The irony at St. Peter’s Square

Instead of making speeches, the church should reclaim its Christian mission of charity.

Adri Mehra

As more than 2 billion Christians around the world celebrated Easter this weekend with their loved ones, nearly 1 billion people of all beliefs didn’t have enough to feed themselves properly.

As millions watched Pope John Paul II struggle to make signs of the cross from St. Peter’s Square, Italian children and the elderly under his very window struggled far more to entreat passersby for spare change to pay for food and medical treatment.

One of the most heartrending experiences of my young life was waiting in line at the Vatican Museums last week and finding one miserable, destitute soul after another, crouched with head down and hand outstretched – a horror scene that repeated itself along the hot brick walls enshrouding the Holy See.

I find an unspeakably awful irony in the Roman Catholic Church’s pearly gates being suffused by the half-dead ill and starving. Furthermore, I find it emblematic of the papacy’s historically insincere and largely cosmetic relationship with the Roman poor.

The Vatican sits on several billion dollars in solid gold in its coffers, according to United Nations World Magazine. Most of this is stored in tons of bullion with the U.S. Federal Reserve Bank; the rest is in bank accounts in London and Zurich, Switzerland.

What does all this remind you of? A corporation, perhaps? The biggest on the planet.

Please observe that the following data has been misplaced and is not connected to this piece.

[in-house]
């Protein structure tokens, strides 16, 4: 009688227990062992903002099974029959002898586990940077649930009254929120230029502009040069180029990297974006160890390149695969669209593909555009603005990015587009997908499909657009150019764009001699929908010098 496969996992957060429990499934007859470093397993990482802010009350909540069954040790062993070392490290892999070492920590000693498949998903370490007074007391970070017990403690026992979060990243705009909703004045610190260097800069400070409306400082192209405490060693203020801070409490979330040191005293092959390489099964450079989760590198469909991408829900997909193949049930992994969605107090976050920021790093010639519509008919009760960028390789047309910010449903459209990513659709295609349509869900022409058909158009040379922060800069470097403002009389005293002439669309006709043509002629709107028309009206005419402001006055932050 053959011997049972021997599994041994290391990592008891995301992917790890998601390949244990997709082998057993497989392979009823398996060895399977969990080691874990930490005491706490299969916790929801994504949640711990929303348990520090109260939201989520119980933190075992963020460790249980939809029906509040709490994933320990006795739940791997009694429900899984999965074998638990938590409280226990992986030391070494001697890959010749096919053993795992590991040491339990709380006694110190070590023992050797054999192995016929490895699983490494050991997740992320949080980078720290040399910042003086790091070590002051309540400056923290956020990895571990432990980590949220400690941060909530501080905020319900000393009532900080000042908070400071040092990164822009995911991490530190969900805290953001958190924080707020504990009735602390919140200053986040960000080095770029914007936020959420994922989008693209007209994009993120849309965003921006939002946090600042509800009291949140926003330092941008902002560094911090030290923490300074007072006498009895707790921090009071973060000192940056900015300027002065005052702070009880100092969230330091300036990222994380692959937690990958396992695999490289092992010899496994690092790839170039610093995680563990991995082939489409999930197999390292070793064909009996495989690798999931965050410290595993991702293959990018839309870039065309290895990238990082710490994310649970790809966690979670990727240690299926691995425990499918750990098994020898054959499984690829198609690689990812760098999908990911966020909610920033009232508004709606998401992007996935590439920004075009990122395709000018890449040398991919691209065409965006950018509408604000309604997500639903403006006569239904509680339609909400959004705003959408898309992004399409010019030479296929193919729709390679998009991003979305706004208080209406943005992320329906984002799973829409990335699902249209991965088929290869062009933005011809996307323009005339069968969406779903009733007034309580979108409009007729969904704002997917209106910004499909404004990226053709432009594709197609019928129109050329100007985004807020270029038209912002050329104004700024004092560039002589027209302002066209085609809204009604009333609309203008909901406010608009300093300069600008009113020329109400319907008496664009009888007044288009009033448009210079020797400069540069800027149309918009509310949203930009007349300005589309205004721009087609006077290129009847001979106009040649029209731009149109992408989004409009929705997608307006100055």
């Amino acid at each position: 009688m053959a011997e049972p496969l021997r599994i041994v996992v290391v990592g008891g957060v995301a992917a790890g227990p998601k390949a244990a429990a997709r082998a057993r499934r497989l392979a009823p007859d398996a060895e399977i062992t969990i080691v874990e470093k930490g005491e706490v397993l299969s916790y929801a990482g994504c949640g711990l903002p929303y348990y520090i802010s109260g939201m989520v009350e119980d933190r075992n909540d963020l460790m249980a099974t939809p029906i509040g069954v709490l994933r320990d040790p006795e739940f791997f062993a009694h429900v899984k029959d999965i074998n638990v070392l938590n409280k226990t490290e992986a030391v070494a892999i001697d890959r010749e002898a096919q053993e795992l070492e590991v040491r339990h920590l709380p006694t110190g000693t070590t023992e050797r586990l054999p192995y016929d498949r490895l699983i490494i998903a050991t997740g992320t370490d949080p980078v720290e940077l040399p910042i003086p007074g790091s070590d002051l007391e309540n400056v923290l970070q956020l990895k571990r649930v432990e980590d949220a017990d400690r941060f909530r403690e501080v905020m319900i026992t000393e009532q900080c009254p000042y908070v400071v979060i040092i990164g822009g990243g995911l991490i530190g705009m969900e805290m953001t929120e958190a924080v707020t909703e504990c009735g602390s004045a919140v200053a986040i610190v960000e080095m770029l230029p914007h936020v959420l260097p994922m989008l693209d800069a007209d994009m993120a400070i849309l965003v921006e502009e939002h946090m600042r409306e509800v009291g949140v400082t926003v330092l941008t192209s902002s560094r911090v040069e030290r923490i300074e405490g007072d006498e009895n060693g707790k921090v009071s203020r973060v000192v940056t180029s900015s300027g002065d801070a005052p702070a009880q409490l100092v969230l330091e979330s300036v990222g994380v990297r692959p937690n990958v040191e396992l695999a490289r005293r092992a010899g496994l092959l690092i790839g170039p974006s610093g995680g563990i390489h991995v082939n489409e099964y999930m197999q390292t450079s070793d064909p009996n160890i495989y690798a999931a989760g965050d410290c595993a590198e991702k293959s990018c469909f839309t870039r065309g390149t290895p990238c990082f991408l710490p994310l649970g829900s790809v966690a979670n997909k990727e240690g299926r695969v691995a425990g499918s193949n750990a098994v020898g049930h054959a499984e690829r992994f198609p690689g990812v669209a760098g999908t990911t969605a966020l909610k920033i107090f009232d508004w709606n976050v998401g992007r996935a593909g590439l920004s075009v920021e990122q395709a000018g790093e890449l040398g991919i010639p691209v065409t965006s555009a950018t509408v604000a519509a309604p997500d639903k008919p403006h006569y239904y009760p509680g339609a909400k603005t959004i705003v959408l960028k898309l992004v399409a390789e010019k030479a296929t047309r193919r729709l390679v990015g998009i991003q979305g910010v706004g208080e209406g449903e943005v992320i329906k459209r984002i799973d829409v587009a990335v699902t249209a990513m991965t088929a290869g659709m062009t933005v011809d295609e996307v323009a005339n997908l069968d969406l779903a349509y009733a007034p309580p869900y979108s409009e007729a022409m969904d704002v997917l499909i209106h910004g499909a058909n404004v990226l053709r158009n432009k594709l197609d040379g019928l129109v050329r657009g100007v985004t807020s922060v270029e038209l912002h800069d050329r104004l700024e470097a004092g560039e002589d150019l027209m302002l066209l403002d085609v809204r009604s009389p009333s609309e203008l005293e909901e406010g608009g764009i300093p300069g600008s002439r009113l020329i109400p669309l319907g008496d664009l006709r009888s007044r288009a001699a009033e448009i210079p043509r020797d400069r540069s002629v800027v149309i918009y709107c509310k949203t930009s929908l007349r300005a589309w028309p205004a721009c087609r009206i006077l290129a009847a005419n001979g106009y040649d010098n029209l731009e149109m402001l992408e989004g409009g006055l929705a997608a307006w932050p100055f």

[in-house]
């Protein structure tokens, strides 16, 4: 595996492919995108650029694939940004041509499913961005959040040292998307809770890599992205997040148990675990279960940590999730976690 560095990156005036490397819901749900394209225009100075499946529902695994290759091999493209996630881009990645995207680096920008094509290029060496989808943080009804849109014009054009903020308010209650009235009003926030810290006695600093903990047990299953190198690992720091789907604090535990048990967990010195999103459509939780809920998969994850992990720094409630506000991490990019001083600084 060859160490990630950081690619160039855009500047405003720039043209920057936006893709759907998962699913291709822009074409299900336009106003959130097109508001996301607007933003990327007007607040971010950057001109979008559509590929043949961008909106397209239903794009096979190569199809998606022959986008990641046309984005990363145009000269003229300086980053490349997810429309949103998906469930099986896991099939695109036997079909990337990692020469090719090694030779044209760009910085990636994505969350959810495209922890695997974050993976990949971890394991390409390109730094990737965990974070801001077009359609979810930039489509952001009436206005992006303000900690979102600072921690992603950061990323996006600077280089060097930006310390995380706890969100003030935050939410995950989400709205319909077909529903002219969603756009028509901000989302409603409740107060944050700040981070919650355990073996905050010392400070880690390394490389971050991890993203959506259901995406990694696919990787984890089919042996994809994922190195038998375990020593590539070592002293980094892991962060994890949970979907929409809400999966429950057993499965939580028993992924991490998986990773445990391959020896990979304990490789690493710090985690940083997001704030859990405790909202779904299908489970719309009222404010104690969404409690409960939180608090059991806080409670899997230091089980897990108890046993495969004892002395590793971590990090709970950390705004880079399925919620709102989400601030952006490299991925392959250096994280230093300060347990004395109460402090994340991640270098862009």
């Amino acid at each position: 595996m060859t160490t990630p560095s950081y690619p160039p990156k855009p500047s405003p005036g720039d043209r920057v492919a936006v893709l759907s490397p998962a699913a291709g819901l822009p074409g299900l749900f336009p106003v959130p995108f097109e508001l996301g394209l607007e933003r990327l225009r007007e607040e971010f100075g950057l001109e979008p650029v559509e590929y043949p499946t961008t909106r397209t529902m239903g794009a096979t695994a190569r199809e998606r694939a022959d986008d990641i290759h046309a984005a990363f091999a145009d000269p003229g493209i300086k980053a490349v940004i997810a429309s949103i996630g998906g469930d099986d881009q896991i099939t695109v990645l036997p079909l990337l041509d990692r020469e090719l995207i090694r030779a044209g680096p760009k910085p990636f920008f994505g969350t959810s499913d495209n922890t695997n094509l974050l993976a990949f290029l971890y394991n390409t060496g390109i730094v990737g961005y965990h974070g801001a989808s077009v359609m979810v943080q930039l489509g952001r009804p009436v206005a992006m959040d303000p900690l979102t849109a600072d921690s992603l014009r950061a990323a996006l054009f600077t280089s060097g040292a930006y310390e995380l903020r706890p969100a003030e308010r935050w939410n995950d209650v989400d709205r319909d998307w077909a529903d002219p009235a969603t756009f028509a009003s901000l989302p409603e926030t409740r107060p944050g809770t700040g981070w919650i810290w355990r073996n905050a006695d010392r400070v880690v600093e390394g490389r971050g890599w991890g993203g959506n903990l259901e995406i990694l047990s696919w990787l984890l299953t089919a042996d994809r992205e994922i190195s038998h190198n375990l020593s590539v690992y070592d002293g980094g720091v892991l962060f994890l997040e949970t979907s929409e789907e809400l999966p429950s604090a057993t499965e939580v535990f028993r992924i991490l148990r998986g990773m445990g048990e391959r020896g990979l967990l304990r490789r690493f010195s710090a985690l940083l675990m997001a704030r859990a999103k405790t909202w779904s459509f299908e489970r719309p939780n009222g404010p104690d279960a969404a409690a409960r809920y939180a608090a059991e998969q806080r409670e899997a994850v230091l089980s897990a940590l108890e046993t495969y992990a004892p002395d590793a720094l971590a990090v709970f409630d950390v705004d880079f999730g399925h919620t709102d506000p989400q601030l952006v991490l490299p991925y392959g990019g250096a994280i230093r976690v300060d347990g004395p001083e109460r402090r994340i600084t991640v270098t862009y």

Forget the shiny bricks. With all of its assets added together, the church is the most powerful wealth accumulator and property owner in existence.That’s right, the church possesses more material riches in real estate, property, stocks and shares abroad than any other single institution, corporation, bank, government or state. Period.

And this makes the Pope, the official ruler of this vast reserve, the richest man in modern history – so loaded, in fact, that no one can realistically say how much he is actually worth in billions of dollars. Put simply, this guy has much more to give than his blessing.

The U.N. World Food Summit (held twice, incidentally, in Rome since 1996) estimates $150 billion a year could set us on the track to significant eradication of world hunger in short order.

So where’s the pope on this? Making a couple thousand homeless Romans “guests of honor” every few years for the odd canonization or beatification, I guess. Hey, makes for a great press release, especially when you figure the paparazzi will vastly outnumber those being served. Which makes one rethink just who the real “guests of honor” are.

Instead of making pithy proclamations on such nebulous and invasive “issues” such as the sanctity of marriage and so-called family values, the pope and his church should regain the true Christian mission of charity.

Years ago, a nationally syndicated Catholic evangelist testified to the corporatelike power of his church, boasting, “We have a branch office in every neighborhood.”

Imagine the sweeping effect to cure hunger and sickness around the world of a “branch office” in every neighborhood founded on genuine goodwill, not human hypocrisy. But like the business model of corporate management, you’ve got to move from the top down to fix things.

What better place to start than the Vatican? What better time than just after the Feast of the Resurrection? What better protesters than the 63 million Catholic Americans? Happy Easter, everybody.

Adri Mehra welcomes comments at [email protected]